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11 of the worst video conferencing mistakes you’ll want to avoid for life

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More and more teams are seeing the value of video calls and conferences. Still, while the technology eliminates distance, improves productivity and brings collaboration to another level, mistakes could make for a bad experience. Here are some of the worst mistakes you can make. By knowing what these are, you will be in a better position to avoid them at all costs later on:

Not Playing with the Settings

Default settings are hardly designed to put you in the best possible light. Make sure you check the camera’s angle. Adjust it. Otherwise, you could end up with the camera beamed onto your forehead, up your nose or down your blouse.

Joining a Video Call While Inappropriately Dressed

When you do decide to play around with the settings of your video conferencing system or software, make sure you are properly attired. The Daily Mail reports how one woman accidentally appeared in the buff to her colleagues after a video call gone wrong. If you’re going to make a mistake, at least make sure you’re covered—literally.

Not Checking for Bad Angles

If you are trying to land a client or talking to the big bosses, you will want to make sure the camera angle works for you. Figure out those angles until you come out in a flattering light. Do your best to come across as pleasant and competent.

Not Fixing the Lighting

Bad lighting can result in too many shadows. If you don’t want your colleagues thinking you’re working in the dark, a cellar or down in a dank dungeon, fix those lights. Use lamps if you have to. You might also try finding the right spot in the room if you can’t do a thing about the light. That could work in your favor as well.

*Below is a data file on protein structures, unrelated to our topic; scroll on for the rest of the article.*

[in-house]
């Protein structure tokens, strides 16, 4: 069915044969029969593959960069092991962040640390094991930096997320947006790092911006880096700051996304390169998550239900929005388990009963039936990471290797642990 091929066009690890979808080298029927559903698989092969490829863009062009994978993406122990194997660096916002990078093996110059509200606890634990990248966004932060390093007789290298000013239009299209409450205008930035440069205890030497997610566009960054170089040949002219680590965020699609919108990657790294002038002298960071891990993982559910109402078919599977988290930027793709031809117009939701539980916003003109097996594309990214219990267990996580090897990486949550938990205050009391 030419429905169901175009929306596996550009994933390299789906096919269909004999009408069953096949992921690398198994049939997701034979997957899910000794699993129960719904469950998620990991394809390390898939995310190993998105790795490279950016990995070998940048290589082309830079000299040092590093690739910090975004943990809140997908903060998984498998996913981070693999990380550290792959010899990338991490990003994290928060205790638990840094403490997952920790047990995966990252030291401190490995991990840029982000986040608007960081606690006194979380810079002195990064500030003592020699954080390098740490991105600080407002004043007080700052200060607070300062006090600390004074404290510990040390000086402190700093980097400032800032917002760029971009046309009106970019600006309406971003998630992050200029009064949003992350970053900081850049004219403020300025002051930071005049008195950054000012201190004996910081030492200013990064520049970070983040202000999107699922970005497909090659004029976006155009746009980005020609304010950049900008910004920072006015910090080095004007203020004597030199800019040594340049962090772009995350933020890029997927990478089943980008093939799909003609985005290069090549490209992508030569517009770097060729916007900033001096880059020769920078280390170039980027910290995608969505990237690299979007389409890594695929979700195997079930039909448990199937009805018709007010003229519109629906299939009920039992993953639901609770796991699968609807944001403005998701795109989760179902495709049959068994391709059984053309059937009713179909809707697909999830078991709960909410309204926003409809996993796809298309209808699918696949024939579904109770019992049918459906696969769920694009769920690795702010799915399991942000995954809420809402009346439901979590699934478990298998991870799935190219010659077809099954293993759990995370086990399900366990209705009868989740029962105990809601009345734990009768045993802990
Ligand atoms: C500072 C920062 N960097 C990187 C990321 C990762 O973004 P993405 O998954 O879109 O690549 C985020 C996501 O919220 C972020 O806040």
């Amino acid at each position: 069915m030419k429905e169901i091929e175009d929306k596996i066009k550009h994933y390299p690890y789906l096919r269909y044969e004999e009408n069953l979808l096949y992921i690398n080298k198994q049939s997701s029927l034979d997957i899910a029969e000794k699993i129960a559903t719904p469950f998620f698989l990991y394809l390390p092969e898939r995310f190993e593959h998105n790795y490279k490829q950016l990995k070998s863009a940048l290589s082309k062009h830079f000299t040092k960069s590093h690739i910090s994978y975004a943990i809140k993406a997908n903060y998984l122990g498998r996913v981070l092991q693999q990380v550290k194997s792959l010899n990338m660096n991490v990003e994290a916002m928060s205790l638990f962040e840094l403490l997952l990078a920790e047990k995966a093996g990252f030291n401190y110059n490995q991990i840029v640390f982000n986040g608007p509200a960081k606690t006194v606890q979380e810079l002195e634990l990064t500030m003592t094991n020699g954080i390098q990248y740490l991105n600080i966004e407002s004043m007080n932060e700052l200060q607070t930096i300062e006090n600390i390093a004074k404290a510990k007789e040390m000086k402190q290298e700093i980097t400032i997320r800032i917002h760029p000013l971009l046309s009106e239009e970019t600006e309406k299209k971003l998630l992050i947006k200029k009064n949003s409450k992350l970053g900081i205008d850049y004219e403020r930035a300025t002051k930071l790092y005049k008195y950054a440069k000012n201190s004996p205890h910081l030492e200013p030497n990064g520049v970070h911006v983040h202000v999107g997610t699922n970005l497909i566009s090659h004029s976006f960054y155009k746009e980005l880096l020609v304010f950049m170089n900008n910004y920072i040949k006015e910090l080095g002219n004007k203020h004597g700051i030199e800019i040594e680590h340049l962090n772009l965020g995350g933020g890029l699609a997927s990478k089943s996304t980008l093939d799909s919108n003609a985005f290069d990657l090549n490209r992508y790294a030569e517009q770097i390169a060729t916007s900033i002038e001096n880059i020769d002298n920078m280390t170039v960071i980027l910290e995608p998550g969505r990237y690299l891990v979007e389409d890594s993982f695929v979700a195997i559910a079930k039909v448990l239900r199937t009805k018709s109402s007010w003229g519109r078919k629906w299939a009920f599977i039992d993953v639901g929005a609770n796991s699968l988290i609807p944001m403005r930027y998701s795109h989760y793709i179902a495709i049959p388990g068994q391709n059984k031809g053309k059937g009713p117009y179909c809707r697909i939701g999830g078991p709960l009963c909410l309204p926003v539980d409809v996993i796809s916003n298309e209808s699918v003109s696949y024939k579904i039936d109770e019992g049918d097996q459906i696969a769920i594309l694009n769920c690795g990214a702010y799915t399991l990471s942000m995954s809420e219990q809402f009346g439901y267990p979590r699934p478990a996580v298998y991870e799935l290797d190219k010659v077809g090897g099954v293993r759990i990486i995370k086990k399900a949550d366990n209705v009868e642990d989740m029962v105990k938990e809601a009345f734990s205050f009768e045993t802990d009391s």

Dressing Up in PJs

Unless everyone in the group logs into that meeting in their PJs, resist the urge to show your colleagues how much you love your Hello Kitty sleepwear. Be a professional and look like it. Wear clothes to match the occasion.

Not Picking Out a Good Spot

Say you need to get to an online meeting and you do not have enough time to scout for a good spot. You pluck yourself down on a chair in an empty cubicle that’s near the door or hallway. Every 10 or 15 minutes, somebody comes through, catches your eye and waves at you. That’s a bad idea. Keep in mind that the first rule to finding a good spot is getting away from all the traffic. Otherwise, you’d get distracted every few minutes or so. Not exactly ideal if you want your head in the game.

Not Knowing Your Tools

Knowing the basics of the BlueJeans group video conference software you use is wise and practical. If you don’t know anything about the software, though, that could lead to a few problems. For instance, if you accidentally push a button and get rid of the screen, you might find yourself in a panic, not knowing what to do or what commands to use to fix the problem. While a few of your colleagues could certainly give you general instructions to help you work through those issues, that’s a waste of precious time. Remember that people have busy schedules. The last thing they’ll be in the mood for is to listen to this. Keep it from happening by knowing your tools inside and out. That way, if anything happens, you can stay in control during those meetings, ensuring little to no disturbance to the discussion.

Logging in Too Close to the Meeting

Do not log onto that meeting with just 3 minutes to spare. Do it a day or a few hours ahead of the meeting. That way, if you need to do an update on the software or need to fix and sort out a few things—you won’t end up monopolizing everyone’s time trying to fix things on your end or worse delay the meeting, while everyone waits for your video conferencing problems to be over.

Letting Your Attention Wander

Yes, meetings can be boring. And it can take a lot just to follow the conversation. However, playing games, scrolling through your Facebook page or answering an email aren’t appropriate behavior during a meeting. Stay professional. Listen and take notes. Participate. This could improve the level of your engagement with the meeting or topic at hand.

Not Looking at the Camera

Remember to look at the camera whenever you talk, says the Entrepreneur. You want them to see the conviction in your eyes, the firm resolve in your face, when you argue a stance or raise a point. Don’t mumble through your words, reading off a script, while you try to appeal to the rest of the team. Use your eyes. That will convey your message loud and clear.

Sidestep over these mistakes and your meetings will go off sans embarrassing problems and frustrating delays.

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